Pride & Prejudice: A Very Short Review

PandP Of the versions of Jane Austen’s classic novel there are no end. But I could not resist taking in NextStop Theatre Company‘s staging this autumn. A new script, 21st century casting and a good couple spoonfuls of added modernity are added to the story we all know so well.

Look at that photo! From left to right we see Lizzy, Jane, Lydia, Charlotte Lucas, and Mary Bennett, who I hope you notice is played by a guy. There are perhaps two other men in the cast. All the actors shuffle all the roles between them, whipping off costumes and switching gender with alacrity. This is not your father’s Austen here.

Two things have to happen when you stage or film a beloved novel. You have to decide whether the production is going to be in a traditional Masterpiece Theater style, or innovative. And you have to cut, because otherwise the thing will run for six hours. Clearly the show I attended was on the innovative side. And they did cut and compress very cleverly. You don’t see Kitty Bennett there in the photo, do you? Yes, there are only four Bennett girls now ISO a mate. How many ditzy sisters does a story need, surely one will do.

Startling but not unpleasant, and the clincher is my husband, who I always drag along to these things. A computer scientist, his range of knowledge overlaps with mine hardly at all, and he has never read anything by Jane Austen. I was floored when I learned this. I knew there were such people, but to be married to one for so many years! I’ve neglected him. But after seeing this production he allowed that maybe he ought to crack open Pride & Prejudice some day!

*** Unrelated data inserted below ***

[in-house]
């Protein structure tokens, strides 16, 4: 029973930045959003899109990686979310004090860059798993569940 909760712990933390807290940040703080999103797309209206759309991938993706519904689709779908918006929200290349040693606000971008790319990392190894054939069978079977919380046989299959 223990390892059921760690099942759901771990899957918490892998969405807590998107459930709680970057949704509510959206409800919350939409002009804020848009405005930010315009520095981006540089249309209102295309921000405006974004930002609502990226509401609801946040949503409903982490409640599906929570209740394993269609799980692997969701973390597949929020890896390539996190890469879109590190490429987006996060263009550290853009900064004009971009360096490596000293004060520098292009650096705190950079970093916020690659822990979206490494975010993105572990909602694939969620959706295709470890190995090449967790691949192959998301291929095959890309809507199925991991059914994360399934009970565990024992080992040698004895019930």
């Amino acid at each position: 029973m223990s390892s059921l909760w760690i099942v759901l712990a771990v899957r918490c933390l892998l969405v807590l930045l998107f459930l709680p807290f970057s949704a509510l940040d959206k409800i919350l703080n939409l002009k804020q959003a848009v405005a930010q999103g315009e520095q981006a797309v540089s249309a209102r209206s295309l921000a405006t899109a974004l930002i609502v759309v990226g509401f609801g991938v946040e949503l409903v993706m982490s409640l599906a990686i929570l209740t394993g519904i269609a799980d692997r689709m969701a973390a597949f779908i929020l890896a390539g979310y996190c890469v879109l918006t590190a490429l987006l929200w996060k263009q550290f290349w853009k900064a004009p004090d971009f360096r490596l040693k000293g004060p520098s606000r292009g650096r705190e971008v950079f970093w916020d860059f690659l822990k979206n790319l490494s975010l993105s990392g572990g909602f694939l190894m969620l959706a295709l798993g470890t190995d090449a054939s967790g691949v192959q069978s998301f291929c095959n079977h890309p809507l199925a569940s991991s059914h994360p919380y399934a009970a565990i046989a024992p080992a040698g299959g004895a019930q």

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Pride & Prejudice: A Very Short Review — 6 Comments

  1. I would like to recommend you get hold of a DVD of the BBC Amanda Root production of PERSUASION. It’s a very nicely done version. A computer scientist/engineer of my acquaintance saw it with me, and was telling people for weeks something along the lines of, “I can’t explain it. You are spending a couple of hours waiting for someone’s eyebrow to twitch in response to important things, and I could not look away.”

  2. Shades of the movie “The Jane Austen Book Club” where the characters each have a story line that echoes one of the novels. In the end the ladies, and one man, drag their spouses into the fun. Go Larry! Push him to read the books sooner rather than later.

  3. Yes, these novels are often much more accessible on the screen or stage. Even I would rather see Trollope on Masterpiece Theater than try to plow through the books. But a prose stylist like Austen really should be enjoyed on the page. Necessarily some of the delicate humor is lost in the jump to the screen.

  4. I have the Amanda Root/Cyrian Hinds DVD of Persuasion. I watch it annually. From the first time I read this book–I took a semester of Jane Austen–this was my favorite of all her works.

    I also have the Masterpiece Theater version. It’s longer but not as gripping.

    Austen will grip you in print because of her artful manipulation of the prose. Translated to film or theater you need to cut, cut, cut to adapt to the visual media.

    “Pride and Prejudice” the 6 episode Masterpiece Theater version is great Austen. The Kyra Knightly film version is better cinema.

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